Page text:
Clarke will hand the reigns to David Lewis

Clarke will hand the reigns to David Lewis

Tesco's share price climbed this morning (21 July) on news the retail giant's CEO Philip Clarke is to step down, making way for Unilever executive Dave Lewis.

Weeks after Clarke revealed its third successive quarterly decline in sales, the chief executive said he thought it was "the right moment to hand over responsibility".

The reigns will be handed to Lewis, the global president of personal care for Unilever, on 1 October. Clarke will remain at Tesco to support the transition until the end of January 2015.

"Having guided Tesco through a substantial re-positioning in challenging markets, Philip Clarke agreed with the board that this is the appropriate moment to hand over to a new leader with fresh perspectives and a new profile," said chairman Sir Richard Broadbent.

"Philip has done a huge amount to set a clear direction and re-position Tesco to meet the rapid changes taking place in the retail market. He has achieved a great deal across all areas of the business in the face of considerable pressures," he added.

In addition to the announcement on Clarke's move, Tesco issued another profit warning, noting current trading conditions are "more challenging than we anticipated at the time of our first quarter interim management statement".

"The overall market is weaker and, combined with the increasing investments we are making to improve the customer offer and to build long term loyalty, this means that sales and trading profit in the first half of the year are somewhat below expectations," it said.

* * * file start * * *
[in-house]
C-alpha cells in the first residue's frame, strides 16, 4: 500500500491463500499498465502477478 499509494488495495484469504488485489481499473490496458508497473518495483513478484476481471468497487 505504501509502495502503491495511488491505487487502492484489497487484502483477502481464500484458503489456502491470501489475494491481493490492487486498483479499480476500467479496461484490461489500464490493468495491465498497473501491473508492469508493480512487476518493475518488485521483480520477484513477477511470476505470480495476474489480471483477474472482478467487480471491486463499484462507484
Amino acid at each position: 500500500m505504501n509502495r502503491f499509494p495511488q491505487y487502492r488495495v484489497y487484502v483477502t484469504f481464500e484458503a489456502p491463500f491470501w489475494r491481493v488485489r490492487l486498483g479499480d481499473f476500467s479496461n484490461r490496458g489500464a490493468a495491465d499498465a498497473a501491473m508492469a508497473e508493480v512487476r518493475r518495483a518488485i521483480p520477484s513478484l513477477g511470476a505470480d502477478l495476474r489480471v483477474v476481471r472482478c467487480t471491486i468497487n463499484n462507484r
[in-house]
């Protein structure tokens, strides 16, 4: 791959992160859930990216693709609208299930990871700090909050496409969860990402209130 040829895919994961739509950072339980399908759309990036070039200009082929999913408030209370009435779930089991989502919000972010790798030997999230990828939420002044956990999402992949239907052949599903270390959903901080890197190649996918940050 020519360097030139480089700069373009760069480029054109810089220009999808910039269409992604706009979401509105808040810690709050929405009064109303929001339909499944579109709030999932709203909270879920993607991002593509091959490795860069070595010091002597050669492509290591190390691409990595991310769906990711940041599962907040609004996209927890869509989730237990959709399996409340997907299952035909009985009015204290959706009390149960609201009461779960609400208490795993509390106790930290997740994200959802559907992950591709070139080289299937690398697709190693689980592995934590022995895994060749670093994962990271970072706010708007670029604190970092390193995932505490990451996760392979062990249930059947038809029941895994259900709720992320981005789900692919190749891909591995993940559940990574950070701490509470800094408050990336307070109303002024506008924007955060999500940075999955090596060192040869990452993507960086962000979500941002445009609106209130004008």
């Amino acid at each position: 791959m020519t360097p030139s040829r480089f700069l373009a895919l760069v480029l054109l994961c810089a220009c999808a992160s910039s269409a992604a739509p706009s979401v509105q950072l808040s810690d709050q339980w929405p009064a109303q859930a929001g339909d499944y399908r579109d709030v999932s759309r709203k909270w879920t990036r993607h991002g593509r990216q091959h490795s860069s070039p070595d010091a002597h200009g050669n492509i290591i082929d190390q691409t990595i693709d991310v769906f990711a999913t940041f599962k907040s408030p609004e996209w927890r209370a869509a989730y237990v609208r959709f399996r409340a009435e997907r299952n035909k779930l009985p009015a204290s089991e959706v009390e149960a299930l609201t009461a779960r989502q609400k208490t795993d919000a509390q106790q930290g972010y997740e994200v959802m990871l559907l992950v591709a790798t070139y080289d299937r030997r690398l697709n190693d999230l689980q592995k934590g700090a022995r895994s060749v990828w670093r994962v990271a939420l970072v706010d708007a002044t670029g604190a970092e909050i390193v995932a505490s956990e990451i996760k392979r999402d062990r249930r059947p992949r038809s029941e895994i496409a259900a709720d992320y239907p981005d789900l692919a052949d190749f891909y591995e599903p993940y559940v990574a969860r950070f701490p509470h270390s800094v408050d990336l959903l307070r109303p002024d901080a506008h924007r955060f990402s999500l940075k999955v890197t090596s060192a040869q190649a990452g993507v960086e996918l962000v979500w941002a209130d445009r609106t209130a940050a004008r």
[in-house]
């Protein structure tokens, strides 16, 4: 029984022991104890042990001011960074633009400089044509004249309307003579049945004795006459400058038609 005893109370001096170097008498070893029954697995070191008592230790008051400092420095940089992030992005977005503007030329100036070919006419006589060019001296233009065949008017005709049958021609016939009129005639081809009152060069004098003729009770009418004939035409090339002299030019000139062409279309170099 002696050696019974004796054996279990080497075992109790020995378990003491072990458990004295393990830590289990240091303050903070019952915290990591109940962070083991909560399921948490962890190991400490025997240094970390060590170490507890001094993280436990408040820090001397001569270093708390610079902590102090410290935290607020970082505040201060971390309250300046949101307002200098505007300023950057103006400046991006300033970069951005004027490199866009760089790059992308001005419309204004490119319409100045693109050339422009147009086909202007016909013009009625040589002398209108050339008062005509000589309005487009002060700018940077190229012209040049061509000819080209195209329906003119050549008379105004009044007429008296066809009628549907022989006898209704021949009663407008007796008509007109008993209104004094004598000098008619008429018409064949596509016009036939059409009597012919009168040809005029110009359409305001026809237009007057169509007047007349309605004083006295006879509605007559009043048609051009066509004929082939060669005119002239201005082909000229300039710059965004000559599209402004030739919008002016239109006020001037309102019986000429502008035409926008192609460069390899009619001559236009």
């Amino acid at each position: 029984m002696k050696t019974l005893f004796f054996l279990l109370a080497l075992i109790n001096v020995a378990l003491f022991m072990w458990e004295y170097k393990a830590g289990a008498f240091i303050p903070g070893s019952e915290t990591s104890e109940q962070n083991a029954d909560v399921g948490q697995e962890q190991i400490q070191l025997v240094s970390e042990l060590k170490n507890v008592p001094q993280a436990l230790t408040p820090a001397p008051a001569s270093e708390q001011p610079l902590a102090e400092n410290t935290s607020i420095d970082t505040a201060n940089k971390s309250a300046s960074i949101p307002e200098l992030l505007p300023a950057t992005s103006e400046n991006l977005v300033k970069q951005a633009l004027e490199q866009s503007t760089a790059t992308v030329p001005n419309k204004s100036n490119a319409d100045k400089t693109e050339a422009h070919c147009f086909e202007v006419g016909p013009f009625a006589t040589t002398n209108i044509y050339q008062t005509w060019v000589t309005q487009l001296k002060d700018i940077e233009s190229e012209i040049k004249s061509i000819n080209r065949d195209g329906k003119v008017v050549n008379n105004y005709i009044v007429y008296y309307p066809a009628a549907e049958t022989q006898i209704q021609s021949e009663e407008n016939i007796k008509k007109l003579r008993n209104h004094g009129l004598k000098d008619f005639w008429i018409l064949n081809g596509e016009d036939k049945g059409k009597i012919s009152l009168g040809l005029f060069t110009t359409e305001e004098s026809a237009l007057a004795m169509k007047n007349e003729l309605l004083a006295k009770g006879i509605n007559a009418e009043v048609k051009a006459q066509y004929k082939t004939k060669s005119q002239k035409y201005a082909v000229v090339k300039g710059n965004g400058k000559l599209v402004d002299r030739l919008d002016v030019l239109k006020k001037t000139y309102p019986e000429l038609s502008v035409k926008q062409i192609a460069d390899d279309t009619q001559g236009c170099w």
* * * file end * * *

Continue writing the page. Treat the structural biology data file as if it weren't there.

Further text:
Tesco said the outlook for the full year will be influenced by the result of its investments, market conditions, and any steps taken during the remainder of the year to improve its customer offer.

Shore Capital analyst Clive Black welcomed the appointment of Lewis as "a first class executive".

"We await Mr. Lewis' prognosis for the business, particularly the UK, with considerable interest. We believe his appointment will be greeted with a great sense of encouragement by a store staff that has been pummelled in recent years so leading to a collapse in morale. A material change in UK trading strategy cannot be dismissed, which is likely to have considerable implications for the rest of the British sector."

The move follows the recent appointment of Alan Stewart, finance chief of Marks & Spencer, as its CFO.

Click here to read an analysis on Tesco and its strategy for the group's clothing line.